Why are we killing African Cheetahs like nobody's business ?

Why are we killing African Cheetahs like nobodys business ?

A J T Johnsingh, a Distinguished Wildlife Biologist and Honorary Associate of NCF, who is also the scientific advisor to WWF, India, had several times cautioned the country not to relocate the African Cheetahs in our forests for various reasons.

A J T Johnsingh, a Distinguished Wildlife Biologist and Honorary Associate of NCF, who is also the scientific advisor to WWF, India, had several times cautioned the country not to relocate the African Cheetahs in our forests for various reasons.

One of the foremost arguments he had put forth, as other committed conservationists like Valmiki Thapar have also been arguing, is that we don't have any habitat to ensure natural reintroduction. "We do not have the prey species nor the space for the cheetahs to grow in numbers".

Still, why are we killing these innocent cheetahs? What gives us the right to experiment with their lives with little knowledge or interaction with the animals?

A majority of the world’s 7,000 cheetahs live in South Africa, Namibia and Botswana. Namibia has the world’s largest population of cheetahs. The cheetah is the only large carnivore that got completely wiped out from India, mainly due to over-hunting and habitat loss. Official records show that the last spotted feline died in 1948 in the Sal forests of Chhattisgarh’s Koriya district.

What is wrong with the Indian landscape as far as the cheetah is concerned? Well, we just don't have a suitable habitat for them to survive here. Kuno (where these were introduced recently) is partly a hilly area. It is also densely wooded. It is, in addition, too hot temperature wise for the cheetah to survive.

Contrary to the popular opinion, cheetahs are timid animals and they do not even venture to attack human beings. The authorities keep arguing that cheetahs have been released in degraded grasslands of Kuno. Really? Is Kuno-Palpur a grassland? This is suitable for the Ranthambore tigers to migrate but not for the cheetahs to survive. Cheetahs could be killed by ordinary wild dogs which abound in our country. This apart, a cheetah is an easy prey to the lions and tigers which take its kill.

For cheetahs to survive we need to have a huge population of chinkara or baby goats. We don't have it here. These delicate animals can't sprint on the hard rocky soils as they need a soft earth beneath their legs.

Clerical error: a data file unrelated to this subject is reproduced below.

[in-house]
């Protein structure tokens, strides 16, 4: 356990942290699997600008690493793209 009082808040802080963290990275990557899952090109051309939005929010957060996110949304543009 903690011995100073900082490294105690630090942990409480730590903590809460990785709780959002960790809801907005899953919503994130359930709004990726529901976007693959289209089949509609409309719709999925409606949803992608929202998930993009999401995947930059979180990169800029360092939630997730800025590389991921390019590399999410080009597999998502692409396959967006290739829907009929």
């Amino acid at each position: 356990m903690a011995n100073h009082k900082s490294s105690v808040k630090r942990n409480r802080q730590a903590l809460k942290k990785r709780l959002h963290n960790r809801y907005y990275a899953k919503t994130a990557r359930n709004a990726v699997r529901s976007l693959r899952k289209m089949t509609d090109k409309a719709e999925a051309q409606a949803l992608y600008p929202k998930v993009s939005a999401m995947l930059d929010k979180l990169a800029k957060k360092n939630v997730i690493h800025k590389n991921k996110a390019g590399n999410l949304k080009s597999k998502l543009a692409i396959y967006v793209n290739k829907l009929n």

Despite such hostilities that confronted the African cheetahs in the country we senselessly went ahead with the project only to see those beautiful creatures perish one after another. Today we are looking for solutions under the collar belts of these animals.

One question that has never been answered is whether any of the officials has spent a considerable time with the cheetahs to understand their needs and habits. Cheetahs' presence in this country is not going to strengthen conservation and the local economy as has been thought but will only result in a tragedy for the animals whose survival has become very difficult elsewhere.

India's very own, Asiatic cheetah, a subspecies only survives in Iran and even here its numbers are not much. The premature reintroduction plan has not considered several aspects in preserving this species too. Cheetahs cannot be domesticated that easily. They need to move about and they do so. A densely populated country like ours will not be sympathetic to its sight at all.

Ullas Karanth, emeritus director for the nonprofit Centre for Wildlife Studies and a specialist in large carnivores, had also expressed his reservations about the project. "I don't oppose it. But, I am against the tunnel vision in just relocating those by dumping in the middle of India where there are 360 people per square kilometer (today it is about 412 per Sq Km)". What he clearly meant was that India was putting the cart before the horse in this experiment.

This human population issue has also been referred to by independent conservation scientists of the country who opposed the project saying "cheetahs in India perished for a reason - human pressure. It only has gotten worse now after independence. So why was this taken up at all?

The government officials always dismiss such objections as 'nitty gritty' as it is their pet project aimed at not conserving the animal but pleasing their political bosses.

Agreed, this is not a new idea. Indian politicians and officials talked of it in the early 50's too terming it as a bold experimentation to preserve the cheetah. Records also show that our officials came close to clinching a deal with Iran

in exchange for lions. The revolution in Iran wiped out the prospect then. The idea was revived again in 2009. It was opposed even then by some sensible conservationists but they were simply ignored.

There was a legal angle to it too and some Supreme Court intervention in between. Finally, here we are, happily killing the cheetahs without a bullet. A great job sir !

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